That’s the message for CIOs from the recently published 2012 Gartner CEO and Senior Business Executive Survey.
First the good news: despite the uncertain economic environment, (85% of the CEOs questioned by Gartner believe their enterprises will be impacted by an economic downturn in 2012) over two-thirds of CEOs said that they will increase IT investment in 2012, rather than reducing their IT spend.
Commenting on this finding Jorge Lopez, a vice president at Gartner, noted that the “intention to invest in technology is comparatively healthy. The newer trends, such as mobile and cloud, are rising to the foreground of CEO’s attention. However, CRM remains CEOs’ favourite IT capability because marketing is a never-ending competitive quest for customer retention.”
So IT budgets are not being cut this year, which is clearly good news for CIOs. More importantly, the intention to actually increase IT expenditure appears to signal that CEOs understand that investing in technology can actually help their organisations succeed in the challenging market conditions. This should place CIOs in a good position to increase their influence, profile and contribution to the business over the coming months. Shouldn’t it?
But now the bad news: most CEOs still regard their CIOs as “itinerant specialists”, which basically means they think CIOs move between companies and industries but remain within the technology field. CIOs were rarely mentioned as being strategic advisers to CEOs (CFOs were cited most). And most CEOs thought the best next step for their CIOs would be to do the same job in either the same or a different industry, with few believing that the CIO would move on to a business leadership role. So in other words CEOs believe that CIOs are, and always will be, techies who have little to add at a strategic level or in the wider business.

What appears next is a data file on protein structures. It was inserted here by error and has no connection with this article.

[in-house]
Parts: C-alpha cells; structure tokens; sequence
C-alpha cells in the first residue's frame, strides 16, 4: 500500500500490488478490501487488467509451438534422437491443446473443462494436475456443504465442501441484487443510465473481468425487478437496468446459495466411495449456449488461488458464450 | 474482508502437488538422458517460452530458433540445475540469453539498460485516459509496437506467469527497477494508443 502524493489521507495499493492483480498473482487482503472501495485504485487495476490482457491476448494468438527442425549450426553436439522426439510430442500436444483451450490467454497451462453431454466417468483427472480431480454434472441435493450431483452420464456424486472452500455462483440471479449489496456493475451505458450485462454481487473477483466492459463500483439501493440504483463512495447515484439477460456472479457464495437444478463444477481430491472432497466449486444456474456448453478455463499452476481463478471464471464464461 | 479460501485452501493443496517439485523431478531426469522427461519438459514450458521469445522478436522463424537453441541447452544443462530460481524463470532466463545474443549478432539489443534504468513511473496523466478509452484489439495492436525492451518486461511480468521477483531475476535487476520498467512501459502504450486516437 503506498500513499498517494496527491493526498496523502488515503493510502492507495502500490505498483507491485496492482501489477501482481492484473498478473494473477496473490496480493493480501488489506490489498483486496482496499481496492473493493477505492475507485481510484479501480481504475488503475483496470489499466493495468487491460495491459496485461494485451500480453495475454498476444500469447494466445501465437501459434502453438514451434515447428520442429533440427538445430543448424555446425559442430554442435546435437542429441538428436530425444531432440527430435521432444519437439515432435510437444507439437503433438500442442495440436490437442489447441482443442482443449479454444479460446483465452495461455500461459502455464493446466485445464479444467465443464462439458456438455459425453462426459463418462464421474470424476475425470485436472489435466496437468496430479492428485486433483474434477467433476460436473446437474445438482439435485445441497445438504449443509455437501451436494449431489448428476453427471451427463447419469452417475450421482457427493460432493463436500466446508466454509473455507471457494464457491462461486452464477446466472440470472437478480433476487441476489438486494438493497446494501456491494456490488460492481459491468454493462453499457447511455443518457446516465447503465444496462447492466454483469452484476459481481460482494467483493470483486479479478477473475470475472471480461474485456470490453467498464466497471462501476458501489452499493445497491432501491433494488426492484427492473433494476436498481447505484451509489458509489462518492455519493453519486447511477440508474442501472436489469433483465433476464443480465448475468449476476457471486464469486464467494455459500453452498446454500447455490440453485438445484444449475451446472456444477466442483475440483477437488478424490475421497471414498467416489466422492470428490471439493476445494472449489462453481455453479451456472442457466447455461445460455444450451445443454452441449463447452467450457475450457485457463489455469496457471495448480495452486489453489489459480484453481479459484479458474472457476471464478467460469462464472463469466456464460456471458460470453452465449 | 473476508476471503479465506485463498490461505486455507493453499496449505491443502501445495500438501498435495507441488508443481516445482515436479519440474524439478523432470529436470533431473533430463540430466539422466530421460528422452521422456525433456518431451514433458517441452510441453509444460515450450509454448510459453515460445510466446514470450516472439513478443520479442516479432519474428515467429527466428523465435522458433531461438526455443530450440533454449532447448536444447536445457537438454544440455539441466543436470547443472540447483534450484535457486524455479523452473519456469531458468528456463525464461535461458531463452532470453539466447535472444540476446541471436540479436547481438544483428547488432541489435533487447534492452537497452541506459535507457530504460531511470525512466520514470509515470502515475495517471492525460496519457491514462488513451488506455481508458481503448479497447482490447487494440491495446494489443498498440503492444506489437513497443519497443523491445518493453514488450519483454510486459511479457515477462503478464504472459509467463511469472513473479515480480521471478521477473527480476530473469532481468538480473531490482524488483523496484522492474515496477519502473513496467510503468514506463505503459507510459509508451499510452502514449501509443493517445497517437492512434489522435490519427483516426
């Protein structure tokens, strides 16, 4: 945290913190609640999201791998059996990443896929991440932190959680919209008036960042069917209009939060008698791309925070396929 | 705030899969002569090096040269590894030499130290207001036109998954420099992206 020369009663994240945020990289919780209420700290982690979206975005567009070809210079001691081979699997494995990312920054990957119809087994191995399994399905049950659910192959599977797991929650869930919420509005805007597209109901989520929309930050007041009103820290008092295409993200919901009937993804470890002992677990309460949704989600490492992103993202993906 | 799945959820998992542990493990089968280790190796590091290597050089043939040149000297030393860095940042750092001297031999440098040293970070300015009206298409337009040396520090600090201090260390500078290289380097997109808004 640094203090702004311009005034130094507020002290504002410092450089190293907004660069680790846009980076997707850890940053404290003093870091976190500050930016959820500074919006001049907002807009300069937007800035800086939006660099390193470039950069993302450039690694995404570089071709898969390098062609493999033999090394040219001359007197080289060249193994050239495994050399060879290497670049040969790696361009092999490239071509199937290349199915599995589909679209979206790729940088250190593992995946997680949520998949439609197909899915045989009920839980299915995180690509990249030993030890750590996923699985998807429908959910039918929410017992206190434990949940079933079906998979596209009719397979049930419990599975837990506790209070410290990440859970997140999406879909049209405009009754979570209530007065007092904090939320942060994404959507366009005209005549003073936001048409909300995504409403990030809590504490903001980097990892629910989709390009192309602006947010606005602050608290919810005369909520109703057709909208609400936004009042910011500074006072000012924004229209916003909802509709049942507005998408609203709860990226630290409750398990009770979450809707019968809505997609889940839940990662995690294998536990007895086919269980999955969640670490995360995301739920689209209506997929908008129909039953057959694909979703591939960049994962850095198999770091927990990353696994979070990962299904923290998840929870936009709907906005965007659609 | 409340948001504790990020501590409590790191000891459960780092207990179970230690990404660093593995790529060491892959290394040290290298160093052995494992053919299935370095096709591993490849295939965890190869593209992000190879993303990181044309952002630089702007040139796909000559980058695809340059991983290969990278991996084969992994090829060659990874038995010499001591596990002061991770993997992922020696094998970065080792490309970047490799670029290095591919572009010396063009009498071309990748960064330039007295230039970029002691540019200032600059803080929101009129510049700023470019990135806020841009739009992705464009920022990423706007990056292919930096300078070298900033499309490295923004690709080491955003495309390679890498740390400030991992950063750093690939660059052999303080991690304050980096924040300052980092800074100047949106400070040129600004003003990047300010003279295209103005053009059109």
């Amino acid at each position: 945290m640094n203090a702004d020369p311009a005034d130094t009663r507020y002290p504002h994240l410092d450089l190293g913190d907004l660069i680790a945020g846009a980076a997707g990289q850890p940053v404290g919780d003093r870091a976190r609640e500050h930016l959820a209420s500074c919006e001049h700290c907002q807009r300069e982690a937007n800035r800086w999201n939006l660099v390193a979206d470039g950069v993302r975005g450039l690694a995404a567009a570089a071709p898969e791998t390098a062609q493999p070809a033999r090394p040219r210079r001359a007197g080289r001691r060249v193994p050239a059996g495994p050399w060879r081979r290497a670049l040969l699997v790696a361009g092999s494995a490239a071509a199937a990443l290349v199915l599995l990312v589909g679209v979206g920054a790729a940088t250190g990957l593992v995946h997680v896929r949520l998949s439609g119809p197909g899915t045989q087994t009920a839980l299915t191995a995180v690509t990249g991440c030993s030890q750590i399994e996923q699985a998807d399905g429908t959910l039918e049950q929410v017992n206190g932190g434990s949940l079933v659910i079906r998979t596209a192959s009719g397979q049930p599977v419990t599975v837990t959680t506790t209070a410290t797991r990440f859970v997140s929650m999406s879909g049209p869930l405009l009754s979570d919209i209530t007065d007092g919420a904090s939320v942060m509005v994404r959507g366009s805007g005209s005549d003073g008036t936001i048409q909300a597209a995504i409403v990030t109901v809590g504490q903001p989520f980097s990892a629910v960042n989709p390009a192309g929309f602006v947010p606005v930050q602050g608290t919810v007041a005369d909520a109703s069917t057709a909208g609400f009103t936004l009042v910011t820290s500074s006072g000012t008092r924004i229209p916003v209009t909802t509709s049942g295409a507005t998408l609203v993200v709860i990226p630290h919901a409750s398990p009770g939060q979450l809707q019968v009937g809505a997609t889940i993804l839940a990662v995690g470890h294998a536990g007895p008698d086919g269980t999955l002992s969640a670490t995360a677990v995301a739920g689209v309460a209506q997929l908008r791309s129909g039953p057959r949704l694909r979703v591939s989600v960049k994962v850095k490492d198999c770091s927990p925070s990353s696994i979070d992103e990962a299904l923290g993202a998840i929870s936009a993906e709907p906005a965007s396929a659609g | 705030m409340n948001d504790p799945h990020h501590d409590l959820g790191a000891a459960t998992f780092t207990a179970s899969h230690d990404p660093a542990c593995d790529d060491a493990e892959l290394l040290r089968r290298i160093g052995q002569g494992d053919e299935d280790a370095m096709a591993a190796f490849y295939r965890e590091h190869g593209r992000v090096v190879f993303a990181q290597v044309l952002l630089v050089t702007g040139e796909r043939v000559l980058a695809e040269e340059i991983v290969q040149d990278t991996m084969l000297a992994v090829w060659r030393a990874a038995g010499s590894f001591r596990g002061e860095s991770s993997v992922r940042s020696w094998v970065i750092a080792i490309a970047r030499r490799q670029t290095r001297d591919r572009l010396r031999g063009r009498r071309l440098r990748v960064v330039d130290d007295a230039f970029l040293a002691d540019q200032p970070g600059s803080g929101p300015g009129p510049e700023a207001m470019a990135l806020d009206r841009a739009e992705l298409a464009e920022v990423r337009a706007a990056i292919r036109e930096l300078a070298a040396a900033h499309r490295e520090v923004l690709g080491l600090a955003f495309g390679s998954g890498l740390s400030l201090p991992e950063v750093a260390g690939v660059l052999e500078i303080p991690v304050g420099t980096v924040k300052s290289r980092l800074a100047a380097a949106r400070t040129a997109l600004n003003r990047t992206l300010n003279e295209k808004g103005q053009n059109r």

As a CIO myself, the negative messages coming from the Gartner survey are pretty worrying and, not surprisingly, I do not agree with the CEOs’ view of the CIO role. The modern CIO is far from being just a technical specialist. To be a successful CIO in today’s world takes a lot more than technical knowledge; driving change, influencing and managing stakeholders, managing vendors, leadership and innovation are all key strengths of the modern CIO. And the best CIOs are both visionary and strategic. If you are a CEO and you don’t think your CIO has these skills then perhaps the real issue is whether you have the right person as your CIO. But if you are a CEO and you don’t think your CIO needs these skills then please read on…
Technology is fundamental to business. It can provide competitive advantage, create new markets, enable new products and services and transform business models. It can be disruptive to markets; if you are ahead of the competition in using technology then you will grow your business but if others get there first you could be left trailing in their wake. Your CIO understands technology, what it can do and how to make it work. They also have an end-to-end view of the organisation that gives them a unique understanding of the people, process and technology issues spanning your full business lifecycle. That’s quite a combination, if used correctly.
So my challenge to CEOs is to take a step back and have another look at the CIO role and whether you are using it correctly. Have you given your CIO the right remit? Are you constraining them and what they are able to do? Are you encouraging your CIO to contribute to strategy and drive transformation?
If you have the right CIO and you have defined their role correctly then your CIO will be playing a leading role in defining and executing your business strategy. And your business will stand a much better chance of succeeding as a result.